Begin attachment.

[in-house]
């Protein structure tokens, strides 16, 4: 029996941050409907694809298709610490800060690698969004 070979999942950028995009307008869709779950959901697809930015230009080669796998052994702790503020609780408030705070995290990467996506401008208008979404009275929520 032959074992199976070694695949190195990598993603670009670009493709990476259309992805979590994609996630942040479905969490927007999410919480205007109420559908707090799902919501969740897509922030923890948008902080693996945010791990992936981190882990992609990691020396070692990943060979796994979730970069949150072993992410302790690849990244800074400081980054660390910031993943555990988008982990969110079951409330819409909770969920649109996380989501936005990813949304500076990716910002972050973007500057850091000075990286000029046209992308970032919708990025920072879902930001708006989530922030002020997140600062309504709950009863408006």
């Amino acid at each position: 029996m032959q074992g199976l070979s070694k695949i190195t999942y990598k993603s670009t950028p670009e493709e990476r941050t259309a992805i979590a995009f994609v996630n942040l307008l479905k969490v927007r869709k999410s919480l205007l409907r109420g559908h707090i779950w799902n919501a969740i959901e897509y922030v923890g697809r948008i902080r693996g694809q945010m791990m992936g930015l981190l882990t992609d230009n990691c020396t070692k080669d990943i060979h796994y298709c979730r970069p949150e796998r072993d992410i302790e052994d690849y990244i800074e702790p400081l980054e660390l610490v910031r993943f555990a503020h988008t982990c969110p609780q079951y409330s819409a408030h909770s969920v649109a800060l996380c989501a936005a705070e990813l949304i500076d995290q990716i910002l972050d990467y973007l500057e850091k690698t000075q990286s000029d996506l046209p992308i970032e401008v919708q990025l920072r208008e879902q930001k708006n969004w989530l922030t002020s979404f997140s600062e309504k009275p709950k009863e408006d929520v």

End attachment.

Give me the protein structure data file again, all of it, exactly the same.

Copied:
[in-house]
């Protein structure tokens, strides 16, 4: 029996941050409907694809298709610490800060690698969004 070979999942950028995009307008869709779950959901697809930015230009080669796998052994702790503020609780408030705070995290990467996506401008208008979404009275929520 032959074992199976070694695949190195990598993603670009670009493709990476259309992805979590994609996630942040479905969490927007999410919480205007109420559908707090799902919501969740897509922030923890948008902080693996945010791990992936981190882990992609990691020396070692990943060979796994979730970069949150072993992410302790690849990244800074400081980054660390910031993943555990988008982990969110079951409330819409909770969920649109996380989501936005990813949304500076990716910002972050973007500057850091000075990286000029046209992308970032919708990025920072879902930001708006989530922030002020997140600062309504709950009863408006």
């Amino acid at each position: 029996m032959q074992g199976l070979s070694k695949i190195t999942y990598k993603s670009t950028p670009e493709e990476r941050t259309a992805i979590a995009f994609v996630n942040l307008l479905k969490v927007r869709k999410s919480l205007l409907r109420g559908h707090i779950w799902n919501a969740i959901e897509y922030v923890g697809r948008i902080r693996g694809q945010m791990m992936g930015l981190l882990t992609d230009n990691c020396t070692k080669d990943i060979h796994y298709c979730r970069p949150e796998r072993d992410i302790e052994d690849y990244i800074e702790p400081l980054e660390l610490v910031r993943f555990a503020h988008t982990c969110p609780q079951y409330s819409a408030h909770s969920v649109a800060l996380c989501a936005a705070e990813l949304i500076d995290q990716i910002l972050d990467y973007l500057e850091k690698t000075q990286s000029d996506l046209p992308i970032e401008v919708q990025l920072r208008e879902q930001k708006n969004w989530l922030t002020s979404f997140s600062e309504k009275p709950k009863e408006d929520v």